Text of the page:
Faux meat

Plant-based foods aren’t a new phenomenon considering how prevalent veganism is in 2018 - however, Whole Foods suspects brands will continue replicating the taste of meat with non-meat foods.

The key ingredient, according to the store’s predictions, will be mushrooms - especially ones like king trumpet, which can stand-in as a replacement for meat in foods such as jerky, “pork” rinds, and “bacon.”

Packaging that won’t harm the environment

Plastic straws and plastic packaging will be replaced (Stock)

With plastic straws officially the enemy of the people - rightfully so - other brands have been considering how their products affect the environment and making changes.

In addition to “flexible product pouches,” the supermarket expects people will see an emphasis on reusing and “BYOVB” - bring your own vegetable bag.

Single-use products will also become multi-use as brands look at packaging alternatives such as beeswax, waxed canvas or silicone.

“Some movements start as trends, then become necessities,” the store said in the press release. “This is one of them.”

“Trailblazing” frozen treats

Forget vanilla or chocolate - as the newest ice cream flavours will be much more unique, and hopefully delicious.

In addition to bases like “avocado, hummus, tahini and coconut water,” the supermarket predicts the rise in ice creams “with savory swirls of artisanal cheese” will only increase as more people catch on.

Frozen Foods: Dispelling the myths

The flavours and new techniques have been inspired by global influences such as Thai rolled ice cream and Turkish stretchy ice cream.

And booze-filled popsicles will continue to be a popular warm-weather treat.

Sea greens

Seaweed has been replaced by kelp and algae as the popular oceanic snack - so don’t expect to snack on dried seaweed as often.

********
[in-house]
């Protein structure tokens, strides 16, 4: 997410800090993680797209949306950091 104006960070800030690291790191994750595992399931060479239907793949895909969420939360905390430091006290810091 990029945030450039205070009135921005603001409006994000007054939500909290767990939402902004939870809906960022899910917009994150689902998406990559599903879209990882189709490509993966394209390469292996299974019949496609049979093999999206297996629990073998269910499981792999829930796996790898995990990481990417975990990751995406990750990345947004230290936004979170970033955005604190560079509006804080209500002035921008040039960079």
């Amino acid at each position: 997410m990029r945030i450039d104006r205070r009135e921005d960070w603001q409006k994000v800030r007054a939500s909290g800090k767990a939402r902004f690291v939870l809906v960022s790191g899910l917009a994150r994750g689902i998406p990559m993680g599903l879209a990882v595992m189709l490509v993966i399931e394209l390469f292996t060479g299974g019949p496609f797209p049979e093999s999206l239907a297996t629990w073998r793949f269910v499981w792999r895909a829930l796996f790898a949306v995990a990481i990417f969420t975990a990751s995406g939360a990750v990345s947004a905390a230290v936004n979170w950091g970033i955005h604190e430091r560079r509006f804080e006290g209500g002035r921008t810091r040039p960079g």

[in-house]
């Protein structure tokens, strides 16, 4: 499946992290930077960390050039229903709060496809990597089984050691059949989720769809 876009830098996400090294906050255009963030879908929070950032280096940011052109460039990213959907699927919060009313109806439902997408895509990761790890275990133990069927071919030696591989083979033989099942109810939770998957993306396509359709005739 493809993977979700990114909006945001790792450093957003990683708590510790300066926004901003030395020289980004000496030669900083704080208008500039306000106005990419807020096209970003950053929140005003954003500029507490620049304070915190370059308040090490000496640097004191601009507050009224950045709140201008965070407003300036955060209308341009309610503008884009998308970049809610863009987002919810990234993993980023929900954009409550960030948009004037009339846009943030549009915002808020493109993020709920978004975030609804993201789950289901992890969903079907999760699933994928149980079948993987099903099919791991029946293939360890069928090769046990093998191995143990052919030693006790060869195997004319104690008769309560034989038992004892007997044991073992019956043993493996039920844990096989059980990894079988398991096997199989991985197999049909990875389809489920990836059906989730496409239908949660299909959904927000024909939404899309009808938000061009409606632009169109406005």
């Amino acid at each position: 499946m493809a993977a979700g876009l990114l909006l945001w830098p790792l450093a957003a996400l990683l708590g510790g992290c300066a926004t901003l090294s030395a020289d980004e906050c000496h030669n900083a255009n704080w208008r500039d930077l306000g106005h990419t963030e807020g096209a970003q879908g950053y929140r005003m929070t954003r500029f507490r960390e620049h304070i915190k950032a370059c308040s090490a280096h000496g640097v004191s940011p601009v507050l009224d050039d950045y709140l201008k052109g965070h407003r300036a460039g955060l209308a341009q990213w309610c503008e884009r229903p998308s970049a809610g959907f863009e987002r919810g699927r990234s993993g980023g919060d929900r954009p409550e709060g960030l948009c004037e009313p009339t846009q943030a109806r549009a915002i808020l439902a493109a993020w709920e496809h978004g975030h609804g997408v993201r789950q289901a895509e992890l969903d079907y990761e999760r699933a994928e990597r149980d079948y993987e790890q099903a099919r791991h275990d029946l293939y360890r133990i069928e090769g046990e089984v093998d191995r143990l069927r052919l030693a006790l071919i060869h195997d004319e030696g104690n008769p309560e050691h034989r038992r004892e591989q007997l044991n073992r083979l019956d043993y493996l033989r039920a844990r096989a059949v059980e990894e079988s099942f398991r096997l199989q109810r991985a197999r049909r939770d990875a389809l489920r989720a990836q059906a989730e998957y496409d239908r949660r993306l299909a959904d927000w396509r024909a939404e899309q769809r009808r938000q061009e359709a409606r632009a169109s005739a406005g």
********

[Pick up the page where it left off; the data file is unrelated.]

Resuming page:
Oceanic snacks will be huge in 2019 (Stock)

Rather, Whole Foods predicts “puffed snacks made from water lily seeds,” plant-based tuna alternatives, crispy salmon skins, and kelp jerkies will all be having their moment on the shelves.

Fancy snacks

Snacks in general will receive an upgrade to fancier versions - with charcuterie or cheese boards for one set to become the norm.

Childhood snacks of the past will also return as new-and-improved versions as Whole Foods predicts variations such as portable snack packages of cheese and crackers and gluten-free puffed rice treats.

Empowering purchases

Ongoing from the past year’s emphasis on transparency, consumers will continue to have high expectations from the brands and businesses they choose to support.

In addition to the environment, shoppers will consider animal welfare and inclusion as they purchase - meaning a brand must prove they are about much more than the products they make.

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“Contributing towards social movements via purchasing goods and services with missions you believe in can make for big changes that extend far beyond the world of retail,” Whole Foods said in the press release.